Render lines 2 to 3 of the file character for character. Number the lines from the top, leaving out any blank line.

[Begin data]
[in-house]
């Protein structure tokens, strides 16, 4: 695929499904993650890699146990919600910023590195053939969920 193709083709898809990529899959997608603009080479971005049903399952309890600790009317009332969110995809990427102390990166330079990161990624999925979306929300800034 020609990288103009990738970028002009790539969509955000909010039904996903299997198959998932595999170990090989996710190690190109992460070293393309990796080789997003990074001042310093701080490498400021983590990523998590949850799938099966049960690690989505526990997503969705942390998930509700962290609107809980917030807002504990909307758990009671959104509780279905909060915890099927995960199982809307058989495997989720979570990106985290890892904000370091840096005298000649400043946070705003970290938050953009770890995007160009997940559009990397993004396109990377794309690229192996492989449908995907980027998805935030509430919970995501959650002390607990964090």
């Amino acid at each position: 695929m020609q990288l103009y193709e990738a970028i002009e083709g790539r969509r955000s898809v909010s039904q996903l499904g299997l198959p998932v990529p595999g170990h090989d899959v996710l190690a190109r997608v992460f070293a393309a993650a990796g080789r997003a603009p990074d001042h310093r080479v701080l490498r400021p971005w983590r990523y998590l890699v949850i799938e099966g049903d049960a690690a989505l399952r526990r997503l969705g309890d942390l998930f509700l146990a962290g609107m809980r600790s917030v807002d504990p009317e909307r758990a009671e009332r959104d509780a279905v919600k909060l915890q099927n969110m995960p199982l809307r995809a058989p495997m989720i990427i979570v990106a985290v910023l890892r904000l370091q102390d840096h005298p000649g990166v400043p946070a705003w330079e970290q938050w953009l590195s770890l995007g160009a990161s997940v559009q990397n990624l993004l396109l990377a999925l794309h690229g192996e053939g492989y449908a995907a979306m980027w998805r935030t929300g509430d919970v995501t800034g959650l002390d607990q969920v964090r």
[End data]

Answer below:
């Protein structure tokens, strides 16, 4: 695929499904993650890699146990919600910023590195053939969920 193709083709898809990529899959997608603009080479971005049903399952309890600790009317009332969110995809990427102390990166330079990161990624999925979306929300800034 020609990288103009990738970028002009790539969509955000909010039904996903299997198959998932595999170990090989996710190690190109992460070293393309990796080789997003990074001042310093701080490498400021983590990523998590949850799938099966049960690690989505526990997503969705942390998930509700962290609107809980917030807002504990909307758990009671959104509780279905909060915890099927995960199982809307058989495997989720979570990106985290890892904000370091840096005298000649400043946070705003970290938050953009770890995007160009997940559009990397993004396109990377794309690229192996492989449908995907980027998805935030509430919970995501959650002390607990964090």
């Amino acid at each position: 695929m020609q990288l103009y193709e990738a970028i002009e083709g790539r969509r955000s898809v909010s039904q996903l499904g299997l198959p998932v990529p595999g170990h090989d899959v996710l190690a190109r997608v992460f070293a393309a993650a990796g080789r997003a603009p990074d001042h310093r080479v701080l490498r400021p971005w983590r990523y998590l890699v949850i799938e099966g049903d049960a690690a989505l399952r526990r997503l969705g309890d942390l998930f509700l146990a962290g609107m809980r600790s917030v807002d504990p009317e909307r758990a009671e009332r959104d509780a279905v919600k909060l915890q099927n969110m995960p199982l809307r995809a058989p495997m989720i990427i979570v990106a985290v910023l890892r904000l370091q102390d840096h005298p000649g990166v400043p946070a705003w330079e970290q938050w953009l590195s770890l995007g160009a990161s997940v559009q990397n990624l993004l396109l990377a999925l794309h690229g192996e053939g492989y449908a995907a979306m980027w998805r935030t929300g509430d919970v995501t800034g959650l002390d607990q969920v964090r």